Affidavits in Australia – Your Essential Guide

Affidavits in Australia – Your Essential Guide

Jasmine BurrowsAuthor: Jasmine Burrows, Progressive Legal


The affidavit plays a crucial role in the legal system, serving as sworn written statement used in Court proceedings and other legal matters. In Australia, affidavits hold significant importance and are relied upon by Judges, Lawyers, and individuals involved in legal disputes.

This article aims to provide a comprehensive guide to understanding affidavits in Australia, including their purpose, requirements, and key considerations. 

Affidavit Questions Answered In This Guide

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What is an Affidavit? 

An affidavit is a written statement of facts sworn or affirmed by a person who has personal knowledge of the matters stated. It serves as a means for individuals to provide their firsthand knowledge or testimony on a matter in a written format.

It is typically used as evidence in legal proceedings and is considered a solemn declaration of the truthfulness of the statements made within it. For an affidavit to be accepted in Court, it must be witnessed by an approved witness. Affidavits are typically used in civil and criminal cases, and various administrative proceedings. 

What is the Purpose of an Affidavit? 

There are several important purposes of an affidavit: 

Providing evidence

Affidavits allow individuals to present their firsthand knowledge, experiences, or observations on a matter in a written format. They can be used to support or clarify claims, provide relevant information, or present a narrative of events. Affidavits can be submitted as evidence in Court hearings, administrative proceedings, or other legal contexts. 

Establishing facts

Affidavits help establish the facts surrounding a particular situation. They can be used to document events, provide details about specific incidents, or confirm the authenticity of certain documents or transactions. Affidavits can be particularly useful when there are no other witnesses or when the person with firsthand knowledge is unable to testify in person. 

Supporting legal arguments

Affidavits can support legal arguments made by the parties involved in a case. They can provide additional information, context, or corroboration for a particular position or claim. Affidavits can be used to present expert opinions, professional expertise, or specialised knowledge relevant to the legal matter.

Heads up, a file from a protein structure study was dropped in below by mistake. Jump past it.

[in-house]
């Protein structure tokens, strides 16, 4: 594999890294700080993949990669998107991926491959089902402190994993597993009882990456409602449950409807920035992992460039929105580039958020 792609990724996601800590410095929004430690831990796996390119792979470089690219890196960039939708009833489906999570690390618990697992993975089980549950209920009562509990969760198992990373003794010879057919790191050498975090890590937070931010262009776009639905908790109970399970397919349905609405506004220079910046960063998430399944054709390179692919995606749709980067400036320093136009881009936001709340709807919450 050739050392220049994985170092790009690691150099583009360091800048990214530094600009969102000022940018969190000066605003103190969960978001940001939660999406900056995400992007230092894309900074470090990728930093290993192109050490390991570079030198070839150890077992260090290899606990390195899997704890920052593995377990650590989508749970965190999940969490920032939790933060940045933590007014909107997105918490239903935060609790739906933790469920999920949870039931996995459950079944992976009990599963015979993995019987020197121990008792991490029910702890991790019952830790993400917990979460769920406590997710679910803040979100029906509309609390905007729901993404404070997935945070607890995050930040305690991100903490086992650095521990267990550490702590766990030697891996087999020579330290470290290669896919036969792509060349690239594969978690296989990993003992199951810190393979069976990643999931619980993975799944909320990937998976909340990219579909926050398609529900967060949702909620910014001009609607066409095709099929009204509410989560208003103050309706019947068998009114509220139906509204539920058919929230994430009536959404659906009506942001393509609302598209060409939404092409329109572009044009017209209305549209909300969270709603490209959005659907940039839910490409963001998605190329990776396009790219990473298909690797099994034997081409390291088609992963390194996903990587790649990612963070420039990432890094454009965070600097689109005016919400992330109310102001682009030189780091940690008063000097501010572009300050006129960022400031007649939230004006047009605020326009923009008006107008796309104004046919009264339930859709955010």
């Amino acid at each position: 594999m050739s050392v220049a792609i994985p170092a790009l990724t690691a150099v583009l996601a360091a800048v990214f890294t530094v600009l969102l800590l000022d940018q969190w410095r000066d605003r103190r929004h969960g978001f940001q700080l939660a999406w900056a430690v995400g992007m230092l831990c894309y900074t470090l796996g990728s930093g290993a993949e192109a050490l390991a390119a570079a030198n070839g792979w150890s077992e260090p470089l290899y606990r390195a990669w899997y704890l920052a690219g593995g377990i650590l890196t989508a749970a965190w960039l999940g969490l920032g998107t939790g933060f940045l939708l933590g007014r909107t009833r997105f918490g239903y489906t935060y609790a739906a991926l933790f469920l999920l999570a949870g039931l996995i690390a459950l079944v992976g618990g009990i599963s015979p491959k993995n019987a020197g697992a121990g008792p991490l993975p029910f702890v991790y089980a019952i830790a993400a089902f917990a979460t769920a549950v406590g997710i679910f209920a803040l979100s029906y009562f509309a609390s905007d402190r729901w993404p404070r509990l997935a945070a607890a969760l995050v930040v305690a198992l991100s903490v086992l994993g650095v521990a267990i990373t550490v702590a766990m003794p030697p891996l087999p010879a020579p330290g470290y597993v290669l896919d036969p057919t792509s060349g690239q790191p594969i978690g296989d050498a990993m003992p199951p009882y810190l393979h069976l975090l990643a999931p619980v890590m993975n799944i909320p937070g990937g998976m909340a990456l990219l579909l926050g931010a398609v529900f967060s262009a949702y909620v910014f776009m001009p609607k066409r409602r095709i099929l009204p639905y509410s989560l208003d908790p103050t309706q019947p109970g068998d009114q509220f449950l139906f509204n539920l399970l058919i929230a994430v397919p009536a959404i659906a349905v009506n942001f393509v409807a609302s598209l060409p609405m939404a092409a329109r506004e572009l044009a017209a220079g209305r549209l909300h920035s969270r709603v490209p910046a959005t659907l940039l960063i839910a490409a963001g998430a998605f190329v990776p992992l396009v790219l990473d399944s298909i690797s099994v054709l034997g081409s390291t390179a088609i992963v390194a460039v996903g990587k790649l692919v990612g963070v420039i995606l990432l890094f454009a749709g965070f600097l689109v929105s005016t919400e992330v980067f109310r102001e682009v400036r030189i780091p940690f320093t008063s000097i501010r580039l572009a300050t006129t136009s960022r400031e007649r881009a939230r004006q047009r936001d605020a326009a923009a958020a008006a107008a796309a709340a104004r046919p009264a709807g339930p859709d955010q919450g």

Assisting decision-making

Affidavits help Judges, Juries, or administrative officials make informed decisions on reliable evidence. By providing sworn or affirmed statements and supporting evidence, affidavits contribute to the overall body of evidence and can influence the outcome of a case or the resolution of a legal matter. 

Preserving evidence

Affidavits help preserve evidence for future reference. They create a written record of statements and facts at a specific point in time, which can be valuable if there are changes in circumstances, loss of memory, or disputes over what was previously said or agreed upon. 

Should I make an Affidavit? 

If you’re involved in a court case, you may have the option to create an affidavit. The individual that makes an affidavit is called the deponent. The deponent may be a plaintiff or applicant, a defendant or respondent, a witness, or an expert who has knowledge relevant to the case.

However, it’s important to consider the specific circumstances of your case and any Court orders that have been issued before deciding whether an affidavit is necessary.

If you’re unsure whether you should prepare an affidavit or not, it’s always a good idea to seek legal advice. Make an enquiry below to get in touch with our experienced lawyers.

Who can Witness an Affidavit? 

Well, before you put your pen to paper, there’s an important step you need to take. You must have a qualified witness present when you sign the affidavit. Who can be an authorised witness, you ask? Some examples include: 

  • Justice of the Peace (JP);  
  • Solicitor; 
  • Barrister; 
  • Judge; 
  • Police Officer  
  • Court registrar; or 
  • Public Notary.  

Generally, a witness must:  

  • be over 18 years of age; 
  • know the person whose signature they are witnessing; 
  • not be under the influence of drugs; 
  • be of sound mind and mental capacity; and 
  • not be a party to the document or have any financial interest in it. 

How do I Witness a Signature? 

When you’re acting as a witness to someone’s signature, there are a few requirements you need to keep in mind. Here they are: 

First and foremost, make sure that the person signing the document does so right in front of you. It’s not acceptable for them to give you a document that’s already been signed by someone else and ask you to witness it. The signature should happen in your presence. 

When it comes to the ink colour, it’s best to use either blue or black ink. This is because documents scanned for electronic versions tend to come out clearer when the original ink is blue or black. 

Check that the person has signed the document where required on all pages. Make sure they haven’t missed any sections that need their signature.